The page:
Tuesday, September 30, 2008

A Taste of October (Starts Tomorrow Anyway!)

I sure love the weather this time of year! Cool mornings and mild days. As I type, it's clouding up with a chance of sprinkles this afternoon. The image above was taken today and you can see how important yellow becomes in this view; obelisks matching the mums. Color in the garden doesn't have to just be from plants!

Janice and Kay were very active removing plants today and Kristine came in to pick hot peppers and continue removing seasonal plants from the reception garden. Our annual collections, since being planted in May and June, have obviously increased in biomass and are quite a chore to remove, load and haul back to our compost pile. We'll spend most of October working on removing our annual beds and "putting them to rest". Larry accomplished some planting and all of our push mowing. I spread lawn fertilizer (in anticipation of the rain) and may try to spray some herbicide on our late season weeds. Rick and Tony are slowly replacing the dry gravel "sea" in the Japanese garden which necessitates a lot of trips with our carts. They're doing a great job and it's nice to see the sea take on a better look with fresh white gravel.

To the right is a nice, perennial ornamental grass called Korean feather reed grass (Calamagrostis brachytricha). This grass will get 3-4' tall and bloom like this (picture taken today) even in part shade. Some years the foliage will even turn a yellow-orange. We have lots of this grass around the gardens and really like it. It's easy to divide as well and and while hard to find, is hardy for our area. The golden knotweed (Persicaria amplexicaulis 'Golden Arrow') below is great in part shade with its golden, lance-shaped leaves and late pink flowers (picture taken today). We have this perennial throughout our shade garden where it receives ample water, dappled light and lots of compost. This plant will get 24-30" tall and is a mild spreader. We enjoy the combination of both leaf and flower on this hardy plant.

Monday, September 29, 2008

Soggy But Productive

This day has been overcast and we had some decent rain from 9 am until 11 am or so. The occasional light drizzle is keeping things damp and the garden can certainly use more of this rain to be certain. The picture above is of a nice white Japanese anemone (Anemone hybrida 'Whirlwind') with its clear white blooms and yellow center. This plant is about 36" tall and looks great with a dark backdrop where the white really "pops".

Marv, Terry, Janice and Marianne have been accomplishing a "pre-emptive" strike on some of our annual beds prior to cooler temperatures. We will pull annual beds as soon as they begin to fade and when cooler temperatures are on the horizon. Larry has been doing odds and ends and is also repairing some of our irrigation lines and heads. The Grumpies kept busy with plant removal then moved inside to help test/repair twinkle lights for our annual holiday lights display. Tony and Rick are finishing up collecting old gravel from our "dry sea" in the Japanese Garden. The Saturday crew picked up most of it but we're making sure that certain "focus areas" are addressed prior to regraveling (happening tomorrow if the weather holds!).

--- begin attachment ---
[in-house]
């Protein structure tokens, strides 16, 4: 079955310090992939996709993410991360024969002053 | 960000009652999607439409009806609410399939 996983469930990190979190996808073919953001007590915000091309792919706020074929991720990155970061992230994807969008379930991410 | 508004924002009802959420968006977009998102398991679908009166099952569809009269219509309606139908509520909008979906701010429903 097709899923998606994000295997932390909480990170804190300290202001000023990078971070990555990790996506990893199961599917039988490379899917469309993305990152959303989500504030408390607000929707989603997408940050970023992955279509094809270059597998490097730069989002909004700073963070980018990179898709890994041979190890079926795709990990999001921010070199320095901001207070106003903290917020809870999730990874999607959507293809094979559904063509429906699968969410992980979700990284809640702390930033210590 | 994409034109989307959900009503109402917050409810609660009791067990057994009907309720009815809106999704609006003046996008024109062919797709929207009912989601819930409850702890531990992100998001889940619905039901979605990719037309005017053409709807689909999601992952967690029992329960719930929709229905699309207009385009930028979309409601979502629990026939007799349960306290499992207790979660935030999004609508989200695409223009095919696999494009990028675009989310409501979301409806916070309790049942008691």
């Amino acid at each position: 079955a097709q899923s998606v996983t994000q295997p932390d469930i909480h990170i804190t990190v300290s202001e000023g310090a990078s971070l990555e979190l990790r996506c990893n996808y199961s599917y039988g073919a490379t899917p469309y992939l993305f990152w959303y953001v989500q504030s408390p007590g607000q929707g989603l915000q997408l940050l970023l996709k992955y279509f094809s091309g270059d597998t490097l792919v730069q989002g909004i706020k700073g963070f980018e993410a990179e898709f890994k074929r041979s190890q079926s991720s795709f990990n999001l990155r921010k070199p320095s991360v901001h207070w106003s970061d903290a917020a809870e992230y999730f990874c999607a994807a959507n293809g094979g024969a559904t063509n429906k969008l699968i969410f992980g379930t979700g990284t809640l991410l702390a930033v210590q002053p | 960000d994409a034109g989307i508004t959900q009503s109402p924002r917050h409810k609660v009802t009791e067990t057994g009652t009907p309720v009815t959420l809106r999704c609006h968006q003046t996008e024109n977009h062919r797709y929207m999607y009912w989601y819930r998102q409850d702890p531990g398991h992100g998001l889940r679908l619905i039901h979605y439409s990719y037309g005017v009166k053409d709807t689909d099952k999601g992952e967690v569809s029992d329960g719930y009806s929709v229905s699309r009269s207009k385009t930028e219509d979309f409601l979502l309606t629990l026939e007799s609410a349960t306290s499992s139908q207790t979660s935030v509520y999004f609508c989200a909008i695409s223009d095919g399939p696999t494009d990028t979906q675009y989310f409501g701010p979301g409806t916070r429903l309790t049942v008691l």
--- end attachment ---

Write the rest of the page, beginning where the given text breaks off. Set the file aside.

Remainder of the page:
Nice shot of our 'Silver Dollar' eucalyptus (Eucalyptus cinerea) in one of our seasonal beds. Native to Southeast Australia, this is a small tree that would normally reach 25-60' tall. Here we have it started from seed and once planted, it will "spring" up to 3-5' feet during a hot summer. The foliage is aromatic and pinching/cutting back stems will create a bushier look. We love the bluish silver leaf coloration as do florists and flower arrangers. It's interesting to note that there are over 700 species of Eucalyptus distrubuted primarily throughout Australia and that region in general. The tallest flowering plant (Angiosperm) in the world is the Australian mountain ash (Eucalyptus regnans) with the current record holder at over 320 feet tall. Only the coast redwood (Sequoia sempervirens) and Douglas fir (Pseudotsuga menziesii) of North America (both Gymnosperms) are taller! As a side note, in 1872, William Ferguson measured a downed Australian mountain ash in Australia and it was estimated to be over 500 feet tall!!! A great book about the worlds giant trees and those that climb them is The Wild Trees by Richard Preston. What a great read! Neat coral bells (Heuchera 'Citronelle') below that offers some nice color in a partly shaded garden. This plant benefits from organic soil, plenty of water and decent drainage.

Sunday, September 28, 2008

Cool & Damp On The Way!

I think I caught a nice "peak shot" of one of my favorite ornamental grasses above. The annual feathertop grass (Pennisetum villosum) is one of those that we plant throughout our annual beds with the knowledge that they will start to contribute in mid-summer and really hit stride this time of year. The creamy inflorescences (flower/seed heads) really show up and add great texture. We plant about 300 each spring realizing that we'll have to wait three months for their showy contribution.

Saturday was a very productive work day. Janice and Tony worked with another eight or so volunteers clearing some of our annual beds in preparation for a cooler week. It was nice to have Kay there to help keep everyone on track and to run a cart back and forth. Jim H. and I worked with 20 individuals called "Weekenders". They all had orange, County Sheriff vests and are part of a program that allows them to do community service in lieu of fines or jail time. We removed gravel from the "dry sea" in the Japanese garden and it was a great effort by everyone. Larry helped keep the groups going and did some work over at the horticulture center. It is important to note that during our workday, there were 3,000+ high school kids and parents in the near vicinity for a regional cross-country meet. Needless to say, it was a chore trying to drive our carts due to all the obstacles. We did it though...One of our best workdays for sure! Check out the neat Heucherella 'Alabama Sunrise' below which is a cross beween coral bells (Heuchera) and foamy bells (Tiarella). This variety has golden foliage in spring that ages to the green that you see below. Looks like an exciting variety regardless and does well in part shade with moist, but well-drained soil. See the neat maiden grass (Miscanthus sinensis) variety called 'Cabaret' which has lots of color along the leaf blades.